I've also been interested in the concept of teaching content in another language, whether Math or Science -like I was taught myself- or cooking -we also had clubs in English. I think someone was doing it with soccer in Tianmu, wasn't it? So cooking/English class makes a lot of sense.
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Re: Open Work Rights

Postby Rabidpie » 07 Apr 2012, 21:07

I know for a fact that a lot of Taiwanese get some nice equity compensation, (stock options or restricted stock, sometimes both).

This is something to consider as well when viewing wages.
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Re: Open Work Rights

Postby tsukinodeynatsu » 07 Apr 2012, 23:28

Icon wrote:The thing is that to become a baomu -taking care of kids- you would have to be licensed by the Government. I'd like to see if we foreigners can achieve this. Would see OK, apparently, though I hope it doe snot step into the toes of that "no kindergarten" rule. It could sidestep it, though. Interesting concept, but tricky.

I've also been interested in the concept of teaching content in another language, whether Math or Science -like I was taught myself- or cooking -we also had clubs in English. I think someone was doing it with soccer in Tianmu, wasn't it? So cooking/English class makes a lot of sense.


http://skill.tcte.edu.tw/skill_query.php

The code for a baomu is 15400, and eligibility says:
1) Over 20 years of age, including legal foreign or mainlander residents.
2) Have one of the following qualifications: (HUGE LIST, but education degrees count (TESOL doesn't from what I can see). Nursing is also cool.)

Apparently there's a way of doing it without taking the test (an interview?) but I can't find any extra info on that. I suppose you'd have to go to the CLA and ask. Not sure if they'd have an English version, logic states that they wouldn't but then they seem to have an English version of EVERYTHING so you never know...

I don't think it would step on the toes of the 'no kindergarten' rule, because that explicitly states kindergartens and you'd be privately 'helping' someone look after their kids. But hmm..

And I just found out there's a licence for EVERYTHING in Taiwan. I mean, I knew that anyway, but seeing it all out there like that was a bit of a :eek: moment there.
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Re: Open Work Rights

Postby housecat » 08 Apr 2012, 07:44

I dunno. I spend the afternoon yesterday at a kid's birthday party. No so sure about spending loads of time entertaining kids in English without the formality of the classrom. I'm kinda tired!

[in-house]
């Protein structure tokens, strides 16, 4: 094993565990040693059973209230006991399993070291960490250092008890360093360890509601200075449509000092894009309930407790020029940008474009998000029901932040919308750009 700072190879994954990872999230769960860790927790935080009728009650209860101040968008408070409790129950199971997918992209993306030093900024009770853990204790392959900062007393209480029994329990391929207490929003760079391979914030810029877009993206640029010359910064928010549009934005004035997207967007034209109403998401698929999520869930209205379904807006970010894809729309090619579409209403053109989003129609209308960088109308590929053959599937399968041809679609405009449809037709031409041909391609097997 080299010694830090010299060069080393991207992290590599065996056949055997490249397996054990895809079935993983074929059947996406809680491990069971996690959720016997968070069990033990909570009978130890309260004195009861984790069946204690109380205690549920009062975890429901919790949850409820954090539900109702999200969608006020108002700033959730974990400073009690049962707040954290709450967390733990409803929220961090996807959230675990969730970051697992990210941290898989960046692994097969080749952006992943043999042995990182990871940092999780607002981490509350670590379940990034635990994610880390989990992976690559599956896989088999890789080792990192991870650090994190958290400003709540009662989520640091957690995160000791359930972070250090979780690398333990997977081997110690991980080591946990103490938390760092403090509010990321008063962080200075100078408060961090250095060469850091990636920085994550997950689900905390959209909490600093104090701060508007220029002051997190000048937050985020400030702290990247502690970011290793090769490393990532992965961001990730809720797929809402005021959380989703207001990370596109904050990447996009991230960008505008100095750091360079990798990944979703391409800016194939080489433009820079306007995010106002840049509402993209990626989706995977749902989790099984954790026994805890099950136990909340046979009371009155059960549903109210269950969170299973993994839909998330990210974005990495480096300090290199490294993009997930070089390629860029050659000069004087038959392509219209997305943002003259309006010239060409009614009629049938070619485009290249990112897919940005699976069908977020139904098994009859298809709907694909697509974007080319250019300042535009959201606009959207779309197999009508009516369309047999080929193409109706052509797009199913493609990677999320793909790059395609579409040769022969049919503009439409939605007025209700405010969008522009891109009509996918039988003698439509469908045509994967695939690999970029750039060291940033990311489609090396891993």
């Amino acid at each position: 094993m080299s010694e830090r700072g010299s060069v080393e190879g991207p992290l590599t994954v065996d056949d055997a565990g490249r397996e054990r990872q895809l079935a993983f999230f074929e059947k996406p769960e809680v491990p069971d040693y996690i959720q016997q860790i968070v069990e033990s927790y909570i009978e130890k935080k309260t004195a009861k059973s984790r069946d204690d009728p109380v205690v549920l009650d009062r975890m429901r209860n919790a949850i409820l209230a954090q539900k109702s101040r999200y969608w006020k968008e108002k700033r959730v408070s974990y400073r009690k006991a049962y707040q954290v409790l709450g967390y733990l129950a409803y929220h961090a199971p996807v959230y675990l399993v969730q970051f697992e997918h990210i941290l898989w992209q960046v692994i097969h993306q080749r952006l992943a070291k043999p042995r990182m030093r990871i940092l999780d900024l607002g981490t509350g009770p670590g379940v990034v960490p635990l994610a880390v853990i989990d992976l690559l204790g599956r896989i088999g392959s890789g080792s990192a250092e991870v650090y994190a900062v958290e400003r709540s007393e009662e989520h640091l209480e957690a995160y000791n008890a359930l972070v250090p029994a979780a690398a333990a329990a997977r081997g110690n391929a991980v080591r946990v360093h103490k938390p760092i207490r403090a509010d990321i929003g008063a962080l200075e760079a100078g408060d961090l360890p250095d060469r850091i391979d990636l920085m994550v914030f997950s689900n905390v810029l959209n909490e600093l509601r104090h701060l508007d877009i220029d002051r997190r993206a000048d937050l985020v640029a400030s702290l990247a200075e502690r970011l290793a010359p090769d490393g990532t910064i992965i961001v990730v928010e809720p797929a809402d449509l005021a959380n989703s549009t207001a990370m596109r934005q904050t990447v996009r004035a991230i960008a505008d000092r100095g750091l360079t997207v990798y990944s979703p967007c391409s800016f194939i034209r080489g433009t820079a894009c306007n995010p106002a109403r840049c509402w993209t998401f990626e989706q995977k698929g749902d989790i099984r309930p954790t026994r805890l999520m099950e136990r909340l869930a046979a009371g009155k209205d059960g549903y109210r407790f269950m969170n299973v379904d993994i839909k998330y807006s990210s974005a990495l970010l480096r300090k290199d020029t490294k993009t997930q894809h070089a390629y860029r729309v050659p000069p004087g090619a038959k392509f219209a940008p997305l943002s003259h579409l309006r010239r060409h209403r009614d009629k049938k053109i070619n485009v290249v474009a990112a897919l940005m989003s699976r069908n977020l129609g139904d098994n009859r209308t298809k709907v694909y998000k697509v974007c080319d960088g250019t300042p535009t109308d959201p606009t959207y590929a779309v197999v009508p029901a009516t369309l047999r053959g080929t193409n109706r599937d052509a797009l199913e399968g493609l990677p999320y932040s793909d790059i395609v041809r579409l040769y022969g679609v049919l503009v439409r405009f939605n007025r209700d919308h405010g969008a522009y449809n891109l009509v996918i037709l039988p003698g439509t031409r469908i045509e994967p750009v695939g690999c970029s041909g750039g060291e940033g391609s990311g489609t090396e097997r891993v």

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Re: Open Work Rights

Postby Icon » 08 Apr 2012, 22:20

housecat wrote:I dunno. I spend the afternoon yesterday at a kid's birthday party. No so sure about spending loads of time entertaining kids in English without the formality of the classrom. I'm kinda tired!


OK, so we have one down: one thing you do not wanna do, so you can look around for something else you'd really like to do. :D :lol:
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Re: Open Work Rights

Postby PigBloodCake » 08 Apr 2012, 23:32

housecat wrote:I dunno. I spend the afternoon yesterday at a kid's birthday party. No so sure about spending loads of time entertaining kids in English without the formality of the classrom. I'm kinda tired!


It's better if you're bilingual (i.e. Ok, kids...let's settle down please. I said *please*.....喂!你們這些死小鬼再不安靜就試試看!).
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Re: Open Work Rights

Postby housecat » 18 Apr 2012, 08:18

PigBloodCake wrote:
housecat wrote:I dunno. I spend the afternoon yesterday at a kid's birthday party. No so sure about spending loads of time entertaining kids in English without the formality of the classrom. I'm kinda tired!


It's better if you're bilingual (i.e. Ok, kids...let's settle down please. I said *please*.....喂!你們這些死小鬼再不安靜就試試看!).


Well, thanks for the suggestion. It was a birthday party after all, my niece's, and I wasn't a clown, I was a guest. I just don't think I could spend a whole lot of afternoons with crowds of kids. I mean, it's part of what I like least about buxibans. It's just not, "my bag," for something I want to make a living at, is what I'm saying.